|Improving the community in a new way|
Occupation: Chair, Baton Rouge Transit Coalition; Pastor, Star Hill Church
Hometown: Baton Rouge
Raymond Jetson was a member of the Louisiana House of Representatives for almost 16 years and worked at the Department of Health and Hospitals for another five, but the Baton Rouge native left public office for a very specific reason. He felt a calling to improve his community in a brand-new way.
"I left to serve as a pastor and to do all that I could to improve the quality of life in my hometown," Jetson says.
Jetson now serves as chair of the Baton Rouge Transit Coalition, the group committed to establishing and sustaining a quality public transportation system in the capital city. He believes better transit and more options will help improve both quality of life and economic productivity here.
"Our transit system has been in crisis for a number of years," he says.
Last month, the area voted on a property tax to fund a variety of improvements to the local bus system in the next 10 years. After a fierce debate, the measure passed by a 54% to 46% margin in Baton Rouge.
Jetson was instrumental in the victory that will give the Capital Area Transit System (CATS) an annual operating budget just shy of $30 million. The hardest part of getting out the vote and his message? Dealing with misinformation.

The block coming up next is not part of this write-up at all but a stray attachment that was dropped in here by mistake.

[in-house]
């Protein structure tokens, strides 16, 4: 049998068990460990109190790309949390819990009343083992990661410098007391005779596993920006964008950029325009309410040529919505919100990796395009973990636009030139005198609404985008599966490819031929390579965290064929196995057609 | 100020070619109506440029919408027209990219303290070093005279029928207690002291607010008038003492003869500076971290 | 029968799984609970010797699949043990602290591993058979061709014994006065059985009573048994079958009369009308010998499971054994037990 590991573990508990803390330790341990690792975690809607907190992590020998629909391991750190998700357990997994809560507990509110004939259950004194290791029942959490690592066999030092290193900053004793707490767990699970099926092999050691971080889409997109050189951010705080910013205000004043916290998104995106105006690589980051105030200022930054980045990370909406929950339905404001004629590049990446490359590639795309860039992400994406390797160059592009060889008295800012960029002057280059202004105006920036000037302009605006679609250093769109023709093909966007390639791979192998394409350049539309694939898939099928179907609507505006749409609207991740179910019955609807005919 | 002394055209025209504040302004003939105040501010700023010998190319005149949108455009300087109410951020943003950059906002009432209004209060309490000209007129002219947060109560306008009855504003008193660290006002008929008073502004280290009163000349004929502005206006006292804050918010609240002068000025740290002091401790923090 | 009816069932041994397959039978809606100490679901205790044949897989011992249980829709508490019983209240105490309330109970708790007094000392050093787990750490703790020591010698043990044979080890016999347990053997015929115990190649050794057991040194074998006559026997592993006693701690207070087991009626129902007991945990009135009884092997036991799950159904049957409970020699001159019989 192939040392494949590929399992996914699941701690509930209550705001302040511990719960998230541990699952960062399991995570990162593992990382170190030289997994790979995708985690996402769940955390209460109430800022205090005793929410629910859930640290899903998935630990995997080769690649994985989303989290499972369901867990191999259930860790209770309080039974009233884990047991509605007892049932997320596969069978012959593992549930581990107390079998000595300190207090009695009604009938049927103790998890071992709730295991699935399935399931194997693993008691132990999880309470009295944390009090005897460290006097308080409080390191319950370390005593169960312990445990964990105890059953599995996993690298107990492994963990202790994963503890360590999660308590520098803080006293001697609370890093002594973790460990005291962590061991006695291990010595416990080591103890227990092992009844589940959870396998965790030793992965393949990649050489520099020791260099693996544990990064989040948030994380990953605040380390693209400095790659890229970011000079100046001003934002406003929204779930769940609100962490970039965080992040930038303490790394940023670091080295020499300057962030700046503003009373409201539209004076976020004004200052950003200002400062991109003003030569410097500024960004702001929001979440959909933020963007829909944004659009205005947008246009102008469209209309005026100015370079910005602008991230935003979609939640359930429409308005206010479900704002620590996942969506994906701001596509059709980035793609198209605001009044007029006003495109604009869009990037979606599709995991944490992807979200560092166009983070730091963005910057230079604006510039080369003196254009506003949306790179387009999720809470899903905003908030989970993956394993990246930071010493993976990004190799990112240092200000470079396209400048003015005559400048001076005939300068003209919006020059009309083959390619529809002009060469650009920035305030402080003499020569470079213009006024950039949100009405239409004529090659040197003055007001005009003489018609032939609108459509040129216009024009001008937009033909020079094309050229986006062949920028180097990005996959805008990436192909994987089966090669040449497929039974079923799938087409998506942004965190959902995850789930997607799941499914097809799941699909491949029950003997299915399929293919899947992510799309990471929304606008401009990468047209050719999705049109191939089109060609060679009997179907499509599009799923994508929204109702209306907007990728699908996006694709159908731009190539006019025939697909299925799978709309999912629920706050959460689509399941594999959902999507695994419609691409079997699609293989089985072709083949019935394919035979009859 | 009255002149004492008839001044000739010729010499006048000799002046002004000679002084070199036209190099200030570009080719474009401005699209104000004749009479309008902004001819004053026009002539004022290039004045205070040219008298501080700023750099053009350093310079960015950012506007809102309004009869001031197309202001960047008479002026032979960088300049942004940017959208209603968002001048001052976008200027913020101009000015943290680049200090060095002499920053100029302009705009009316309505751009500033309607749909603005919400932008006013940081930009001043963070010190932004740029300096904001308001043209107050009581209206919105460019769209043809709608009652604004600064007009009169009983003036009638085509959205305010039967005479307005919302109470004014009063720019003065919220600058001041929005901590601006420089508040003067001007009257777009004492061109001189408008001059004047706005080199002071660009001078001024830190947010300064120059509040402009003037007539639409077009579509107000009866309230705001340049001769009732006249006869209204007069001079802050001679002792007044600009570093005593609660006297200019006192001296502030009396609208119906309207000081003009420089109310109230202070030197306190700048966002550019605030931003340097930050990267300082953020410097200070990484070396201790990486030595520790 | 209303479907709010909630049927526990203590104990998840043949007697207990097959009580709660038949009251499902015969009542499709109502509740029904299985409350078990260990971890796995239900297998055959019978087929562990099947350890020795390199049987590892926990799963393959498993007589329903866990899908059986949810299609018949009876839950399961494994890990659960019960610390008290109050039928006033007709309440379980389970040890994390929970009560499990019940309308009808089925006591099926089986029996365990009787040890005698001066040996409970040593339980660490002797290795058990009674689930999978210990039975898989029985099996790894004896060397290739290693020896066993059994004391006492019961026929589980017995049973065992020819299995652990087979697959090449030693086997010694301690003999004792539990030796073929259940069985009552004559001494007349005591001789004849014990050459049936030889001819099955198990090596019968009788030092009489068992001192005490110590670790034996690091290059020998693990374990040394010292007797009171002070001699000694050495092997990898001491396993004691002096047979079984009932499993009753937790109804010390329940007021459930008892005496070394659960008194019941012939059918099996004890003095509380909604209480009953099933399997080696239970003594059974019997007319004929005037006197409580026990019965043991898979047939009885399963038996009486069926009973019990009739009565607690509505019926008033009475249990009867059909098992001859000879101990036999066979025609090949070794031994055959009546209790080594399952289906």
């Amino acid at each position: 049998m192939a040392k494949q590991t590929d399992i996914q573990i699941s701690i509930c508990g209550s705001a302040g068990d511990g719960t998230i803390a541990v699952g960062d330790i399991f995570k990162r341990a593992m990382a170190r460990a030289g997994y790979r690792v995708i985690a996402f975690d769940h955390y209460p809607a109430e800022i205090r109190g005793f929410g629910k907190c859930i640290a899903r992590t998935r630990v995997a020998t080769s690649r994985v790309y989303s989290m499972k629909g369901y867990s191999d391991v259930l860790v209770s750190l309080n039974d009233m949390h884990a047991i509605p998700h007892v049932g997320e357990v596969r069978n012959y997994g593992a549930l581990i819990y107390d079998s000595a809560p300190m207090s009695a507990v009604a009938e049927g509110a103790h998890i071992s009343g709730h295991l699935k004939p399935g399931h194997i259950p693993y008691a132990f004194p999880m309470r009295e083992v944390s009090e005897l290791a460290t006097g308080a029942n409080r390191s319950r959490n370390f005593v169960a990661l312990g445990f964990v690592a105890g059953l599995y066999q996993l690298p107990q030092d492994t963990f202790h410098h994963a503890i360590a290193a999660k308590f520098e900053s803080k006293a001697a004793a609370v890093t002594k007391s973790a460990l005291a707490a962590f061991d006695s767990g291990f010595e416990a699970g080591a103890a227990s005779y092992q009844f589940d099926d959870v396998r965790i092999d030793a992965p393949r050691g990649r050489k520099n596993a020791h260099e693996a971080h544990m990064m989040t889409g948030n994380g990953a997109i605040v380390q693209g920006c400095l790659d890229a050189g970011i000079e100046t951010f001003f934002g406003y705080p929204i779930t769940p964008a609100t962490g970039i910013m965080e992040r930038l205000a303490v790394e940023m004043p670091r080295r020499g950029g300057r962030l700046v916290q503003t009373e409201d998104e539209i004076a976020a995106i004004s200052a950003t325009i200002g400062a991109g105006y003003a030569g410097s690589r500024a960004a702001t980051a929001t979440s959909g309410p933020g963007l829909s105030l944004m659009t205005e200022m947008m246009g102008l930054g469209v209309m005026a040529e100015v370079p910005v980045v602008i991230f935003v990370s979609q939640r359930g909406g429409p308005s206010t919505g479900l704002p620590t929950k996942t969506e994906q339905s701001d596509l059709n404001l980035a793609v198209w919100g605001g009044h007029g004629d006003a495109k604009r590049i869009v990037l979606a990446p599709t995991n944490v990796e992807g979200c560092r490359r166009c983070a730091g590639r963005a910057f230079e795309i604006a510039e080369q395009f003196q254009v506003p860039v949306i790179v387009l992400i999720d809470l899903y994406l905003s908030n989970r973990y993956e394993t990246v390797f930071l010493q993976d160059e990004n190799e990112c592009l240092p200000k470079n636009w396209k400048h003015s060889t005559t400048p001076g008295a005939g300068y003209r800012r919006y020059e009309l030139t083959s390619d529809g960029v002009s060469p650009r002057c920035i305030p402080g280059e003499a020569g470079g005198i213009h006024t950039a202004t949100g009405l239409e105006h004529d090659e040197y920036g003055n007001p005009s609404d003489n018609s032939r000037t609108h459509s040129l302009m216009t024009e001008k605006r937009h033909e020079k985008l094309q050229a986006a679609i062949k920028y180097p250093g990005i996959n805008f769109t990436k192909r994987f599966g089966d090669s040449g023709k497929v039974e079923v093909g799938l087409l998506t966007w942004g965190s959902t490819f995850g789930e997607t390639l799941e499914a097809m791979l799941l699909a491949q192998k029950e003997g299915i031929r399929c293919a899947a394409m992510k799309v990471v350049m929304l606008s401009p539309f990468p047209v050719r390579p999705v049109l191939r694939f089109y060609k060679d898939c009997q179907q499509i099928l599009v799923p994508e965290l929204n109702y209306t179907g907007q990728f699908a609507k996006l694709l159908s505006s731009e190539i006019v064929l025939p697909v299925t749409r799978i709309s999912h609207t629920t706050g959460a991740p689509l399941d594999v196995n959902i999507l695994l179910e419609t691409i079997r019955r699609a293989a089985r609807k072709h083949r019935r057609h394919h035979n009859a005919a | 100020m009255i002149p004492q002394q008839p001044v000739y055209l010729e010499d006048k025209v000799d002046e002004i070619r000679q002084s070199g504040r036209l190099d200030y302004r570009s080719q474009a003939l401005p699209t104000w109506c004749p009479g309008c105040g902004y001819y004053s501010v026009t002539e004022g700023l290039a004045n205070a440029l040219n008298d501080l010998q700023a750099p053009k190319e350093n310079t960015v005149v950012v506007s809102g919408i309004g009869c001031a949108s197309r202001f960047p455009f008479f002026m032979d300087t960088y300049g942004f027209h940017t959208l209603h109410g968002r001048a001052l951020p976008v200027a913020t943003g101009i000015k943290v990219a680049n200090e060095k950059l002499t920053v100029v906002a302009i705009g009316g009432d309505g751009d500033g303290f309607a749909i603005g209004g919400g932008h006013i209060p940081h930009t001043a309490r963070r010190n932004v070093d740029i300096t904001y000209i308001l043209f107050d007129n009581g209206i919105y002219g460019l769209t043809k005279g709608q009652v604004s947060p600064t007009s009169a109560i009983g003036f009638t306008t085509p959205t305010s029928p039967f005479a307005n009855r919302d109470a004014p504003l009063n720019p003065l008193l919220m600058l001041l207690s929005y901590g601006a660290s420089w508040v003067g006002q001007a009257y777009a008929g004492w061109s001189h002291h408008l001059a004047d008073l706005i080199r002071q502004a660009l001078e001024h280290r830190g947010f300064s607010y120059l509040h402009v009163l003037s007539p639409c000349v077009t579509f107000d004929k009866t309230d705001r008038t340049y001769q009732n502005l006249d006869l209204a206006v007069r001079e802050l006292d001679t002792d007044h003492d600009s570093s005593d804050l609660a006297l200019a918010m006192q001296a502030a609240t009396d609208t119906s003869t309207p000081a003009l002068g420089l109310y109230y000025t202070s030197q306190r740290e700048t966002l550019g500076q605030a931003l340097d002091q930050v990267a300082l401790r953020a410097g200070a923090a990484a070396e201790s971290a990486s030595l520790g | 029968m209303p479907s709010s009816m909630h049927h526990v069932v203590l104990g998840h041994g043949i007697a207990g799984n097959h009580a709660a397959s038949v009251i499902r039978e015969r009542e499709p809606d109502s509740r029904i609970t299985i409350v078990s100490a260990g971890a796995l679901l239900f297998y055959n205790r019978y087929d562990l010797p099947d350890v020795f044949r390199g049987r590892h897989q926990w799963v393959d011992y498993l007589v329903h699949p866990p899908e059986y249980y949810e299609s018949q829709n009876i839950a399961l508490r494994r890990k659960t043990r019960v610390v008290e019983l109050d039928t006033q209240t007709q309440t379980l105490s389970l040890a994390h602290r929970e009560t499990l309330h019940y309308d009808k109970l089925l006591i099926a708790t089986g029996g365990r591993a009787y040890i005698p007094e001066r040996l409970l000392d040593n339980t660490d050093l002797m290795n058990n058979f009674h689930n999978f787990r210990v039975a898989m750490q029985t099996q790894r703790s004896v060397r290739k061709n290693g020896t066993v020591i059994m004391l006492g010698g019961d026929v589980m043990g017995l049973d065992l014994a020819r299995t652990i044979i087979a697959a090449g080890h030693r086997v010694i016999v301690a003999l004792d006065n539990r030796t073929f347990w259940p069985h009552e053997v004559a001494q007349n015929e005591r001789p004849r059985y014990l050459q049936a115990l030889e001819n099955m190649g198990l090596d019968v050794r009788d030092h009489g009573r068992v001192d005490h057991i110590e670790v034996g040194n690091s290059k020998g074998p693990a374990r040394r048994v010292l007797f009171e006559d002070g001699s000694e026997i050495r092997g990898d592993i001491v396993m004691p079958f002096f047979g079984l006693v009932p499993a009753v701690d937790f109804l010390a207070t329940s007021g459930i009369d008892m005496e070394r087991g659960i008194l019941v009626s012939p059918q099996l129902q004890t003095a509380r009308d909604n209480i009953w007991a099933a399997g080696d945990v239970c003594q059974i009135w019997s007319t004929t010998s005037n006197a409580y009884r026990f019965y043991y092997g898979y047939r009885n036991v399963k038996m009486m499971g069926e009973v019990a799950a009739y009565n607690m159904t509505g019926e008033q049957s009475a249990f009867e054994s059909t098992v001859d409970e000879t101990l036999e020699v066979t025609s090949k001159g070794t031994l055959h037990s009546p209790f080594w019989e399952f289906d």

"There were so many people driven by different agendas, whether it be political or social or otherwise, that it became difficult to have a discussion without a lot of other stuff getting in the way," Jetson says.
The future of Baton Rouge's bus system is now in the hands of CATS officials who have the necessary funds at their disposal— finally, says Jetson. "Now it's up to their board to implement the plan they presented to the people and make the changes."
With CATS now on surer footing, Jetson is reaching out to legislators and officials, pushing education initiatives through Better Baton Rouge, another group he chairs. "I go to the State Capitol to track legislation and voice my opinion as to how it impacts the education of children," Jetson says. "An educated population is a powerful population, and the status quo doesn't work for a whole lot of children in our community."
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